The code of conduct investigation into Yes Vancouver mayoral candidate Hector Bremner is two weeks overdue.
City hall-hired lawyer Henry Wood did not respond to theBreaker’s query about the status of his conflict of interest investigation, which began May 7. He is out of office until Oct. 8.
But, in an Aug. 1 letter, Wood wrote that, subject to the timing of Bremner’s responses, he would endeavour to finish the investigation and present his findings by mid-September.
The letter was sent to Mayor Gregor Robertson, deputy city manager Paul Mochrie, the complainants — Justin Fung of Housing Action for Local Taxpayers and ProVancouver city council candidate Raza Mirza — and Bremner and his lawyer James Hatton.
Said city hall spokeswoman Ellie Lambert: “The timing of the election is not a factor in the delivery of the report. Mr. Wood will deliver the report when he has completed his investigation but that process is not yet complete. The city does not have an updated timing for delivery of the report.”
Bremner was elected to city council for the NPA in October 2017’s by-election. He continued to be a full-time vice-president at the Pace Group public relations and lobbying firm after he was sworn-in.
Wood is deciding whether Bremner’s participation in city council agenda items about West Point Grey densification, Northeast False Creek development and liquor sales in grocery stores constitutes conflict of interest. The code of conduct says that a conflict exists “when an individual is, or could be, influenced, or appear to be influenced, by a personal interest, financial (pecuniary) or otherwise, when carrying out their public duty. Personal interest can include direct or indirect pecuniary interest, bias, pre-judgment, close mindedness or undue influence.”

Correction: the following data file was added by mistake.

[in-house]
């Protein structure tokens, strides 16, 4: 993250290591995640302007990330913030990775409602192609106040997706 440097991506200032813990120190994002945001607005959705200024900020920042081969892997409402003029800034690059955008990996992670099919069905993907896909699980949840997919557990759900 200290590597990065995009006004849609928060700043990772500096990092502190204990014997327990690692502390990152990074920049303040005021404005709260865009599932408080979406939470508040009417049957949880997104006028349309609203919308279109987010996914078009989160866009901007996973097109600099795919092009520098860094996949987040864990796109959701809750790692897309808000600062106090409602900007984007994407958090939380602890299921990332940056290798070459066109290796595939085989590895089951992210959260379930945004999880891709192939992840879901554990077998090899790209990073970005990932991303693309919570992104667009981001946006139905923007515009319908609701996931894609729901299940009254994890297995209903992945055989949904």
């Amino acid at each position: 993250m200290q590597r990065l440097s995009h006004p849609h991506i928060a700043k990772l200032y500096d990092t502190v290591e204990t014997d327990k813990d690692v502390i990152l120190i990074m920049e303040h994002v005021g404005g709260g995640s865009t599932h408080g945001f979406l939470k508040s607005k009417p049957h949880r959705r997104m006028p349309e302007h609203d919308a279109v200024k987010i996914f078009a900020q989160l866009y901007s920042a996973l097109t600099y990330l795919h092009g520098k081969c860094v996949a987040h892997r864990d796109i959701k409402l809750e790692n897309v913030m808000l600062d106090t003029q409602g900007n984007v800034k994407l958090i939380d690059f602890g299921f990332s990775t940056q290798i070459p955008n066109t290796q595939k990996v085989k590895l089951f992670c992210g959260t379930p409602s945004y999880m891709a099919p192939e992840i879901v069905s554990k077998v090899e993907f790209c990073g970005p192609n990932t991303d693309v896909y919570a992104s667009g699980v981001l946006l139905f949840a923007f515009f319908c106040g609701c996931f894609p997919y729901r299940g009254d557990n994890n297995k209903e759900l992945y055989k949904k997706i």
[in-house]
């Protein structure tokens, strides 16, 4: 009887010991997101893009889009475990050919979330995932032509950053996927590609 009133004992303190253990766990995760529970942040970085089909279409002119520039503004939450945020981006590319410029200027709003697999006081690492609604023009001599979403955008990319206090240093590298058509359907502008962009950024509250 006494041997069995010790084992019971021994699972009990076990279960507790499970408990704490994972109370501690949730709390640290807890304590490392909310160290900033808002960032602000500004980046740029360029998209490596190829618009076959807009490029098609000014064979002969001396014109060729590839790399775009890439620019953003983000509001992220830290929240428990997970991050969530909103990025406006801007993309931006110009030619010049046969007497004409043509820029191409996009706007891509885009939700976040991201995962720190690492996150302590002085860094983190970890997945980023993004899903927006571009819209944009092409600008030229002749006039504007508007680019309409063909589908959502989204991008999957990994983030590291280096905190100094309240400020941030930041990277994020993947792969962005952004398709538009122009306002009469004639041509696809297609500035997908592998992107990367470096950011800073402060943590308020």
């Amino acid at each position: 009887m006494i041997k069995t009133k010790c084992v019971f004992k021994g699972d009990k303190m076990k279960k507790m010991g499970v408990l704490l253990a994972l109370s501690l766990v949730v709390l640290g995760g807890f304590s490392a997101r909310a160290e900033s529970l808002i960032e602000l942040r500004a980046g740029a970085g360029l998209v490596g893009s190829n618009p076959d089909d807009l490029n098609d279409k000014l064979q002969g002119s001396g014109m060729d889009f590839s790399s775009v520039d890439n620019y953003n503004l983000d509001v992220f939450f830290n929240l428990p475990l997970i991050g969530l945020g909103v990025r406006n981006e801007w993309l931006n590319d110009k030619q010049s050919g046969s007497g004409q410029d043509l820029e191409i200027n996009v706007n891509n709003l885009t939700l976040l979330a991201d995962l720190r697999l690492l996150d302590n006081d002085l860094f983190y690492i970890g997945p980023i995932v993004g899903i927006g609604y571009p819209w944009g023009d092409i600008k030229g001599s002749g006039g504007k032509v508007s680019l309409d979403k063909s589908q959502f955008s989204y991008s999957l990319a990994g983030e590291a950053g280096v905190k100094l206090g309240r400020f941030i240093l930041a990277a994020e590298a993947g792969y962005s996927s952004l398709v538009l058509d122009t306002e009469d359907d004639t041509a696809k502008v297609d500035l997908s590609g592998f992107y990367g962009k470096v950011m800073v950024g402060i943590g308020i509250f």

Bremner left the BC Liberal government as a ministerial aide at the end of January 2015 to join the Pace Group, where he registered to lobby the BC Liberal government for Steelhead LNG. His mayoral candidacy disclosure form says his only source of income is now from city council. He originally wanted to run for mayor under the NPA banner, but the board rejected his candidacy.
Bremner did not respond for comment. In his Yes Vancouver party platform, on a page headlined #LetsFixHousing timeline, it says: “April 2018: two anti-housing activists, supporting a rival for the mayoral nomination, file frivolous ‘conflict of interest’ complaints with the city.”
“As a father and a husband, Hector Bremner strives to lead by example and never shy away from doing what is right,” his bio states.
Glen Chernen, who was his rival for the NPA by-election nomination in 2017, complained to the registrar of lobbyists about Bremner’s Steelhead LNG registration. Bremner was originally fined $2,000 last February for not disclosing his former employment under Deputy Premier Rich Coleman. The decision was overturned in August on a technicality. Registrar Michael McEvoy issued an extraordinary open letter to Attorney General David Eby, asking the government to close the loophole that allows former public office holders to avoid disclosing work for a cabinet minister who was still in office when they left government.
The outcome of the Bremner case, McEvoy said, represented “the very mischief the legislation was designed to eliminate, the potential for undue influence and the use of insider knowledge in lobbying.”
Opponents criticized Bremner for a billboard and Facebook ad campaign that the Globe and Mail reported was paid-for by developer Peter Wall. StarMetro reported that former BC Liberal caucus worker Micah Haince acted as the media buyer. Haince did not respond to queries from theBreaker. Bremner pleaded ignorance about who was behind the campaign, which ended before the Sept. 22 start of the campaign period.
Election day is Oct. 20.
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